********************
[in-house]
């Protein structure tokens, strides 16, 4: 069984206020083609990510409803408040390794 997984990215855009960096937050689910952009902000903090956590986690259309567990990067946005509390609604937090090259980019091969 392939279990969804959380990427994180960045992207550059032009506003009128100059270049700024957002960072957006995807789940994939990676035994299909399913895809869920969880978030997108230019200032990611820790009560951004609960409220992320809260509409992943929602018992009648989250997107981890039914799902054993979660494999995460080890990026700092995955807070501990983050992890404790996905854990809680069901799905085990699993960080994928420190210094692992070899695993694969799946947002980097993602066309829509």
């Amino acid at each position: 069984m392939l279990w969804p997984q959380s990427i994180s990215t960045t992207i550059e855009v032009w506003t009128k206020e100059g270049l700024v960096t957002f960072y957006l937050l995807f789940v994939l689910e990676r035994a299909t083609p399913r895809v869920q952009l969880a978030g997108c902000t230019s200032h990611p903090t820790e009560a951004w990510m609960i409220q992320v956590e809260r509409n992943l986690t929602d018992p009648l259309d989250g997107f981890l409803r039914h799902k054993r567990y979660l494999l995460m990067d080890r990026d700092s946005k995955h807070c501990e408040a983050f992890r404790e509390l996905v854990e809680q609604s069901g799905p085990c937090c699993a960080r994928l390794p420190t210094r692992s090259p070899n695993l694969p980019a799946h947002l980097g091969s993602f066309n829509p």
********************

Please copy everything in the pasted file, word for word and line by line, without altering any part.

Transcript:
[in-house]
């Protein structure tokens, strides 16, 4: 069984206020083609990510409803408040390794 997984990215855009960096937050689910952009902000903090956590986690259309567990990067946005509390609604937090090259980019091969 392939279990969804959380990427994180960045992207550059032009506003009128100059270049700024957002960072957006995807789940994939990676035994299909399913895809869920969880978030997108230019200032990611820790009560951004609960409220992320809260509409992943929602018992009648989250997107981890039914799902054993979660494999995460080890990026700092995955807070501990983050992890404790996905854990809680069901799905085990699993960080994928420190210094692992070899695993694969799946947002980097993602066309829509």
């Amino acid at each position: 069984m392939l279990w969804p997984q959380s990427i994180s990215t960045t992207i550059e855009v032009w506003t009128k206020e100059g270049l700024v960096t957002f960072y957006l937050l995807f789940v994939l689910e990676r035994a299909t083609p399913r895809v869920q952009l969880a978030g997108c902000t230019s200032h990611p903090t820790e009560a951004w990510m609960i409220q992320v956590e809260r509409n992943l986690t929602d018992p009648l259309d989250g997107f981890l409803r039914h799902k054993r567990y979660l494999l995460m990067d080890r990026d700092s946005k995955h807070c501990e408040a983050f992890r404790e509390l996905v854990e809680q609604s069901g799905p085990c937090c699993a960080r994928l390794p420190t210094r692992s090259p070899n695993l694969p980019a799946h947002l980097g091969s993602f066309n829509p």